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Author Topic: Some fun with bitmanipulations  (Read 1665 times)

Thaddy

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Some fun with bitmanipulations
« on: October 10, 2019, 10:42:44 am »
I have submitted a patch to add bitwise manipulations on any ordinals in trunk (not accepted yet) but since it can also be used in other versions I separated it into a unit. (attached)
I wrote it to manipulate hardware on a Raspberry Pi, but it is also useful for other purposes.
The code is simple, concise, precise and type safe.
Example:
Code: Pascal  [Select]
  1. {$mode delphi}{$H+}
  2. uses
  3.   ordinalbits;
  4.  
  5. var a:ShortInt = 0;
  6. begin
  7.   writeln(a.ToBinString);
  8.   a.setbit(7);
  9.   writeln(a.ToBinString);
  10.   writeln(a);                    // should be -128
  11.   a.Togglebit(1);                // should be -126      
  12.   writeln(a.ToBinString);
  13.   writeln(a.testbit(1));         // should be true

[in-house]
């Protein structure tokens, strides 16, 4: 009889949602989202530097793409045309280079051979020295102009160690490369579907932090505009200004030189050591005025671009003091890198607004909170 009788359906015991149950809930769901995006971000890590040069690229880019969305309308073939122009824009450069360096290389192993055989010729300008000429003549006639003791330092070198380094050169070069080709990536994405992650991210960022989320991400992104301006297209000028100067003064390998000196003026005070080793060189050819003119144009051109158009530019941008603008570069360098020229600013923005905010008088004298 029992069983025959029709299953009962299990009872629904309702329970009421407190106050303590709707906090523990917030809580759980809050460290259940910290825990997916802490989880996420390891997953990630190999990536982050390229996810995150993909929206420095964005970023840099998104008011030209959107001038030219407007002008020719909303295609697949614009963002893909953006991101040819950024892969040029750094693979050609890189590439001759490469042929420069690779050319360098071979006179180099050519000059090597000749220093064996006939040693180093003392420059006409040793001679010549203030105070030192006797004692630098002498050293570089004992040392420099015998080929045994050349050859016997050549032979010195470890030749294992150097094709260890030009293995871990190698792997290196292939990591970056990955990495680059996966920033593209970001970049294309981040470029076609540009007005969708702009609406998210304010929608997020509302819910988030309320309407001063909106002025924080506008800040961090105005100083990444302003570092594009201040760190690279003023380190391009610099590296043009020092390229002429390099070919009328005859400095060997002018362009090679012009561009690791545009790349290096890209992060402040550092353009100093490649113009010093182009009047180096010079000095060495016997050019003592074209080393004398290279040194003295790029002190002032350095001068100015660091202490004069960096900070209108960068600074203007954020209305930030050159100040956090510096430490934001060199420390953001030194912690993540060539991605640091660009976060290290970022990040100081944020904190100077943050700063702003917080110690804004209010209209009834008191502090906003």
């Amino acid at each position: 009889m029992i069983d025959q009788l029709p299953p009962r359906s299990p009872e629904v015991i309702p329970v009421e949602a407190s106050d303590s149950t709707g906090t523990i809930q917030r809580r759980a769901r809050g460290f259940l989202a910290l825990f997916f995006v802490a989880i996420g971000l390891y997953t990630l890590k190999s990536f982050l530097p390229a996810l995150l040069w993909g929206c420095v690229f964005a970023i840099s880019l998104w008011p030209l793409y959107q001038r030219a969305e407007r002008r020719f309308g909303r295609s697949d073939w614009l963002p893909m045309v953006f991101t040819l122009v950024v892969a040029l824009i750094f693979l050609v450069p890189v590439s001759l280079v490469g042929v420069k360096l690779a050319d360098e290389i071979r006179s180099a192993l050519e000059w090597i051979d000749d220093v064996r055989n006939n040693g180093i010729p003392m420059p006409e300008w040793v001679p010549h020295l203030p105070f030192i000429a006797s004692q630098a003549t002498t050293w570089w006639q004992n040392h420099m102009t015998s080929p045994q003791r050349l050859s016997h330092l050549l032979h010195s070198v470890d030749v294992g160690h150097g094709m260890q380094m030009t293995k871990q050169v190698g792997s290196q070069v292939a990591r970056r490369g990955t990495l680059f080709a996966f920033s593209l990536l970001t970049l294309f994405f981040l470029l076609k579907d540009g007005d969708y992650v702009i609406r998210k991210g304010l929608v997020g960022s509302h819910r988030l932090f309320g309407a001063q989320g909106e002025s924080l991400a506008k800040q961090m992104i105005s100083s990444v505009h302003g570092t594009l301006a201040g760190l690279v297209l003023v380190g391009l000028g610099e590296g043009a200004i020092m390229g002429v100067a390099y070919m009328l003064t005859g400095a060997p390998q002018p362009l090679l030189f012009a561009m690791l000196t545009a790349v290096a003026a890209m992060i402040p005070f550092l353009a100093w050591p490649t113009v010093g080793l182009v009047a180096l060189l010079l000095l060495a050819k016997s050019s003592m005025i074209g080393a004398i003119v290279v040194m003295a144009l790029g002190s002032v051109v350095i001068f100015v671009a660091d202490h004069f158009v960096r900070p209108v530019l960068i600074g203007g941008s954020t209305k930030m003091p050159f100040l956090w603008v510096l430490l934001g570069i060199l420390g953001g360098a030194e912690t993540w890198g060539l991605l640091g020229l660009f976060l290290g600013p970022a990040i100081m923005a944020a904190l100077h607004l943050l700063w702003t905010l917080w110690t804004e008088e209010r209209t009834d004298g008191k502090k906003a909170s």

14.   writeln(a);
  15.   a.Togglebit(1);          
  16.   writeln(a.ToBinString);
  17.   writeln(a.testbit(1));         // should be false  
  18.   a.togglebit(7);                // should be zero
  19.   writeln(a.ToBinString);
  20.   writeln(a.testbit(7));         // should be false
  21.   writeln(a);
  22.   writeln(High(TQwordBitIndex)); // should be 63
  23. end.
This specific version works from version 3.0.0.
I think this was really missing. I hope you fillet me if there's something to improve..
It supports all ordinal types for which there is already a type helper, except Booleans, which are strictly speaking also ordinals.
I hope you like the simple code ... :D
« Last Edit: October 10, 2019, 10:45:16 am by Thaddy »
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howardpc

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Re: Some fun with bitmanipulations
« Reply #1 on: October 10, 2019, 11:03:06 am »
Thanks Thaddy.
I found I needed to add a {$RangeChecks off}  to ordinalbits.inc to get your test program to succeed.